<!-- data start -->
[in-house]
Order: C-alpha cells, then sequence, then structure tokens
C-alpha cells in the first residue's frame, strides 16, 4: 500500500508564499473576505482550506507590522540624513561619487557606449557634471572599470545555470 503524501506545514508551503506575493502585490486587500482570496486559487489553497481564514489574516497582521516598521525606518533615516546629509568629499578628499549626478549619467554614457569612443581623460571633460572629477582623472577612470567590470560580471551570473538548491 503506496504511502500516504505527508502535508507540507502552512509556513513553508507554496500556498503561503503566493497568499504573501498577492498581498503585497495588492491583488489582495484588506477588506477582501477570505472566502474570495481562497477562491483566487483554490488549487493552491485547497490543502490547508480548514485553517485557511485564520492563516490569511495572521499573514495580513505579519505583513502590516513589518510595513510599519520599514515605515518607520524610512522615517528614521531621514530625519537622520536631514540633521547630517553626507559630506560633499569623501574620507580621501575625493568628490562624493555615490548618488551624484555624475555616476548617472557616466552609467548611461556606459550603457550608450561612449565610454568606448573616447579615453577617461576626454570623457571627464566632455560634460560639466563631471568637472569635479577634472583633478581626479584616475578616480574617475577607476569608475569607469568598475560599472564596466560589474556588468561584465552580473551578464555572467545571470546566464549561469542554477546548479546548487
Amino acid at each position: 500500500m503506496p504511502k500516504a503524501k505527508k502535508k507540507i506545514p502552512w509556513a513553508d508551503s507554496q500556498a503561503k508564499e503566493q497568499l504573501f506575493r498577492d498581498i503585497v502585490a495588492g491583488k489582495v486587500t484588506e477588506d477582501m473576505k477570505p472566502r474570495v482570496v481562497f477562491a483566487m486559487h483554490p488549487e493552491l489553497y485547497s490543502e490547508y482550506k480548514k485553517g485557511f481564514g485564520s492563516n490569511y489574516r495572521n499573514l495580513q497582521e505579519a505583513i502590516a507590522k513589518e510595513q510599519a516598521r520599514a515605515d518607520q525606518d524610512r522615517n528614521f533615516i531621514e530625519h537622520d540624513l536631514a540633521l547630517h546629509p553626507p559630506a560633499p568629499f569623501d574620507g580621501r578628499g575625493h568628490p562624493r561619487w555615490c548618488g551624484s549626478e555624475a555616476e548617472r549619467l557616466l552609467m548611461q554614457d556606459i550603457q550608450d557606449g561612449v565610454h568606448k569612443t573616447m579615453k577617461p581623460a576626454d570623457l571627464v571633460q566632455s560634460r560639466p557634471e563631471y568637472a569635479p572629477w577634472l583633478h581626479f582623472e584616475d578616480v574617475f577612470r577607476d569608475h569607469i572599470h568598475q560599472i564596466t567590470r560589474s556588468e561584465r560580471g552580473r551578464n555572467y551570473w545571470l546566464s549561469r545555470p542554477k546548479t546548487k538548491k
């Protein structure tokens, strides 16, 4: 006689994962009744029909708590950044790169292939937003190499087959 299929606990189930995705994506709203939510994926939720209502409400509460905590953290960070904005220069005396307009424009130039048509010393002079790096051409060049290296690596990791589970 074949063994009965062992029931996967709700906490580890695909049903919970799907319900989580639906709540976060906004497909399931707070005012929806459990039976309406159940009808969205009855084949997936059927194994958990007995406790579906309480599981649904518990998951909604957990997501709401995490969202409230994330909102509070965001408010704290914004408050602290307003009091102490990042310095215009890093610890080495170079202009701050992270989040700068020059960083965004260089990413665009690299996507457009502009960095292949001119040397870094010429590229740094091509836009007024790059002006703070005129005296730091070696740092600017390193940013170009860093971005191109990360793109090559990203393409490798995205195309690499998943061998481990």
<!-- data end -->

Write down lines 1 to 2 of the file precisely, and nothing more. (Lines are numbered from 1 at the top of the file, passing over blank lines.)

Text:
[in-house]
Order: C-alpha cells, then sequence, then structure tokens